- We should teach people to be authentic, to be aware of their inner selves and to hear their inner-feeling voices.
- We should teach people to transcend their cultural conditioning and become world citizens.
- We should help people discover their vocation in life, their calling, fate or destiny. This is especially focused on finding the right career and the right mate.
- We should teach people that life is precious, that there is joy to be experienced in life, and if people are open to seeing the good and joyous in all kinds of situations, it makes life worth living.
- We must accept the person as he or she is and help the person learn their inner nature. From real knowledge of aptitudes and limitations we can know what to build upon, what potentials are really there.
- We must see that the person’s basic needs are satisfied. This includes safety, belongingness, and esteem needs.
- We should refreshen consciousness, teaching the person to appreciate beauty and the other good things in nature and in living.
- We should teach people that controls are good, and complete abandon is bad. It takes control to improve the quality of life in all areas.
- We should teach people to transcend the trifling problems and grapple with the serious problems in life. These include the problems of injustice, of pain, suffering, and death.
- We must teach people to be good choosers. They must be given practice in making good choices.
Would you agree that those should be the goals of EDUCATION? And if so, which subjects are the best to teach these and if none are suitable, how must education be restructured in order for us to be able to teach these things?
The above points would be much easier to deliver if the goal of second language acquisition focuses on Language Acquisition, the bits of language, instead of a focus on Language Teaching, the atoms that build up our idea of language instruction. But is self-actualization the responsibility of the language teacher? Should it be?
Abraham Maslow believes that the only reason people would not move well in th direction of self-actualization is because of hindrances placed in their way by society. He states that education is one of these hindrances. He recommends ways education can switch from its usual person-stunting tactics to person-growing approaches. Maslow states that educators should respond to the potential an individual has for growing into a self-actualizing person of his/her own kind.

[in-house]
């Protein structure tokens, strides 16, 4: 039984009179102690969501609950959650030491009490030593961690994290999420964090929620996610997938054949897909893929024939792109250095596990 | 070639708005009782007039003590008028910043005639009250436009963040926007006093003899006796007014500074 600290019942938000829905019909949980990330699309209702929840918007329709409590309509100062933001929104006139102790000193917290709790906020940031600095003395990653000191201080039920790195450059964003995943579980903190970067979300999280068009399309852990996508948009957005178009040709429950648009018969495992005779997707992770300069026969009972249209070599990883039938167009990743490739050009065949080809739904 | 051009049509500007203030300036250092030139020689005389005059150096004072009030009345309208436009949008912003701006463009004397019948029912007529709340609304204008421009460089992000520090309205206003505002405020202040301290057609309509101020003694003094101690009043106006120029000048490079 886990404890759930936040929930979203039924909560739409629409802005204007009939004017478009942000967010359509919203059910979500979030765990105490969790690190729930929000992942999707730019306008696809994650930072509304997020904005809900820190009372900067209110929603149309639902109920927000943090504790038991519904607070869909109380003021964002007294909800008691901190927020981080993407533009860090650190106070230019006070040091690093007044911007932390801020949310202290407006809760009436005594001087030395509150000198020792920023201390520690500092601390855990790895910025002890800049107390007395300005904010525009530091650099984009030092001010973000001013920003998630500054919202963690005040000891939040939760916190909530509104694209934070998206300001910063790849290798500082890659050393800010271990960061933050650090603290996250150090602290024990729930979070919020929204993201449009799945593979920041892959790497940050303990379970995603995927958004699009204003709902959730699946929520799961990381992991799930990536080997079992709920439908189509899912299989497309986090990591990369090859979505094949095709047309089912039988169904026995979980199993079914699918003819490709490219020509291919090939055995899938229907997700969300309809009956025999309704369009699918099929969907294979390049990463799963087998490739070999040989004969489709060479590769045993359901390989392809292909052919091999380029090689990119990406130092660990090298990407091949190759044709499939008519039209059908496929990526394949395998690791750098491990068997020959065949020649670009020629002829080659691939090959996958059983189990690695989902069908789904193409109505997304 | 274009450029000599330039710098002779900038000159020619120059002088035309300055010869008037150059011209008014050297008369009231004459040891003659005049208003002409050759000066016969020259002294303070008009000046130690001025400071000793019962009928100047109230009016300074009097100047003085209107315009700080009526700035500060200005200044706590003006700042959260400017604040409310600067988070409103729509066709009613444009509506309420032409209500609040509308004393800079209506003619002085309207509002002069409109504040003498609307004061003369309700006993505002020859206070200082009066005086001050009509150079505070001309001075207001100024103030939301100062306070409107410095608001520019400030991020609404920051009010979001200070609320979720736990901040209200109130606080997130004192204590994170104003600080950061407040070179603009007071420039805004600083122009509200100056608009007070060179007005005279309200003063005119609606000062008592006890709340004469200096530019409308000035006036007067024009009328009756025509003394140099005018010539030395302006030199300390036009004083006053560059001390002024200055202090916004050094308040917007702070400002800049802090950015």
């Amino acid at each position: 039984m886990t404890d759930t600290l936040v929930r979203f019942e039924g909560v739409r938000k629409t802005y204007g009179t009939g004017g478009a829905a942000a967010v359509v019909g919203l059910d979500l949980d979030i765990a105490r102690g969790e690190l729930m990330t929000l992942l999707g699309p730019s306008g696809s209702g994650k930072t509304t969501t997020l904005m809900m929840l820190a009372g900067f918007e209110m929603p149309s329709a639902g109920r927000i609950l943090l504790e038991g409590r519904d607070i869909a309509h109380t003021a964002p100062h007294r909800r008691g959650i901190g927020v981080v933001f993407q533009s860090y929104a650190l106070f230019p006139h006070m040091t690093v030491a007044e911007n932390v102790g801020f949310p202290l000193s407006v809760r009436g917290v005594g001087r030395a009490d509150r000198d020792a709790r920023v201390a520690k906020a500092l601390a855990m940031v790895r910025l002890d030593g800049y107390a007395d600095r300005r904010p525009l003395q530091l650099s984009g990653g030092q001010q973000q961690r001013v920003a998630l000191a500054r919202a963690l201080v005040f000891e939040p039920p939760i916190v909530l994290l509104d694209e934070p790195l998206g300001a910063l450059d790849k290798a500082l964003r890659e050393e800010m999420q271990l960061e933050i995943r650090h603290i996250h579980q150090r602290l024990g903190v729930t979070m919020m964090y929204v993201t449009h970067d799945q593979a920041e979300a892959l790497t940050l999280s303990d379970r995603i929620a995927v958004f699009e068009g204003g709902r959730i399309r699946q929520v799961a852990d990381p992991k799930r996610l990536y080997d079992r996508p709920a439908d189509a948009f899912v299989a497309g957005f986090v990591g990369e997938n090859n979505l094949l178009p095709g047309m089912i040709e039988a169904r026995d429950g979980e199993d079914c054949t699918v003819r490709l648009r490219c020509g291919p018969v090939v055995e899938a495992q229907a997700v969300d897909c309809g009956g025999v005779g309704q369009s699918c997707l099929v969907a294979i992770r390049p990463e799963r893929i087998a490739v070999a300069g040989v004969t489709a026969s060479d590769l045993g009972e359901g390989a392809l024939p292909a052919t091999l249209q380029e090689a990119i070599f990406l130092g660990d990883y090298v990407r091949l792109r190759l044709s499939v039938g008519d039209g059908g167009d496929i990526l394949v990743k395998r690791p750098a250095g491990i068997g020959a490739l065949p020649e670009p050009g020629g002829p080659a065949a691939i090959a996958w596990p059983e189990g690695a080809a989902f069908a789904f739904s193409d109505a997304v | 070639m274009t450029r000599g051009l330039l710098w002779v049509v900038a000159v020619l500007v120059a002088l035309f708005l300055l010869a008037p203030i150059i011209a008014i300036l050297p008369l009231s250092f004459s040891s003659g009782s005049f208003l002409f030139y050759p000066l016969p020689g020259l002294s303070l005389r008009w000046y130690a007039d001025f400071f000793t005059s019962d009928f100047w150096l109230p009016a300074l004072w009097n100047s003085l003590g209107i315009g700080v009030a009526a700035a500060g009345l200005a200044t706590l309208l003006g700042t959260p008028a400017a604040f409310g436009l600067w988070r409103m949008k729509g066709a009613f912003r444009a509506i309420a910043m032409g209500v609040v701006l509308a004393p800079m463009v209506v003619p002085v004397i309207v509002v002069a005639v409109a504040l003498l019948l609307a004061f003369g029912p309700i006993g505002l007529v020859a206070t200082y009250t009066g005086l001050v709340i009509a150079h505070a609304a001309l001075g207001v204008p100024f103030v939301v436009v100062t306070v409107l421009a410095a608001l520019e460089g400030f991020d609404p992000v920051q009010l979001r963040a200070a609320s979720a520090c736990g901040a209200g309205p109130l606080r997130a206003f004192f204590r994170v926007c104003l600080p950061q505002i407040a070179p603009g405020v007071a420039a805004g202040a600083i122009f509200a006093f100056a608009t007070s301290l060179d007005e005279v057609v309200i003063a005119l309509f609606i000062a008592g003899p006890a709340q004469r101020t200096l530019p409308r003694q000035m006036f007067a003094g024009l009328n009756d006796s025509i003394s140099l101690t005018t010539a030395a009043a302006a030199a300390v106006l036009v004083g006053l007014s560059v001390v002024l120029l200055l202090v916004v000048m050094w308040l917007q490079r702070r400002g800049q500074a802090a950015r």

It is a paradox that education is a hindrance to Self-Actualization. “The current education system, in fact, has dissected and inverted Maslow’s hierarchy of needs so that belonging has been transformed from an unconditional need and right of all people into something that must be earned, something that can be achieved only by the “best” of us.”
“The perception that we must earn our right to belong permeates our society. A central tenet of our culture is that we value uniformity, and we make uniformity the criteria for belonging. Moreover, we exclude people because of their diversity.” [the full article here.]
Our schools, being a reflection of society, perpetuate this belief. – When a school system makes belonging and acceptance conditional upon achievement, it basically leaves students with two options. They can either decide that they are incapable of attaining these expectation and therefore resign themselves to a feeling of personal inadequacy, or, they can decide to try to gain acceptance through achievement in a particular area (i.e. sports, academics, appearance). In either case, there are potential serious negative consequences for the students.
The question of attaining proficiency in ESL cannot be resolved independently of the problems facing education. Students wish to acquire English so that they feel a sense of belonging to the rest of our increasingly global and inter-connected world. But students should come into class equipped with the knowledge that the right to belong is already theirs and that pursuing a second language as part of a larger global community is recreational as well as reflecting an innate motivation to learn for the sake of learning. It is because students enter ESL classes with a sense of shame and failure that it becomes so much harder to immediately work on the language acquisition. My job as an ESL tutor becomes so much harder because I have to be counselor, therapist, motivator, role-model, instructor and surrogate parent all at once. If I ignore the need to play all those roles, instruction alone would do nothing for learning. Isn’t our job as educators not to make sure teaching / instruction happens but instead to make sure learning happens?
However, the things I have to do are negated in the wider scope of things because those hours of healing for learning are not reflected immediately in the barrage of standardized testing and world judgments students face on a quarterly or annual basis. I can understand that a student with low self-esteem would feel that a lack of outward representation of achievement (distinctions in certification, awards, etc) would mean they have actually failed in language learning. But what if the goals of education is about healing learners from their miseducation about learning, about life? If society becomes aware about the paradox of education and parents become aware of Maslow’s hierarchy of needs then only will the true meaning of education have value.
Should our goals, even as ESL practitioners, be about the bits that make up wholistic learning instead of the atoms that currently structure curricula around the world?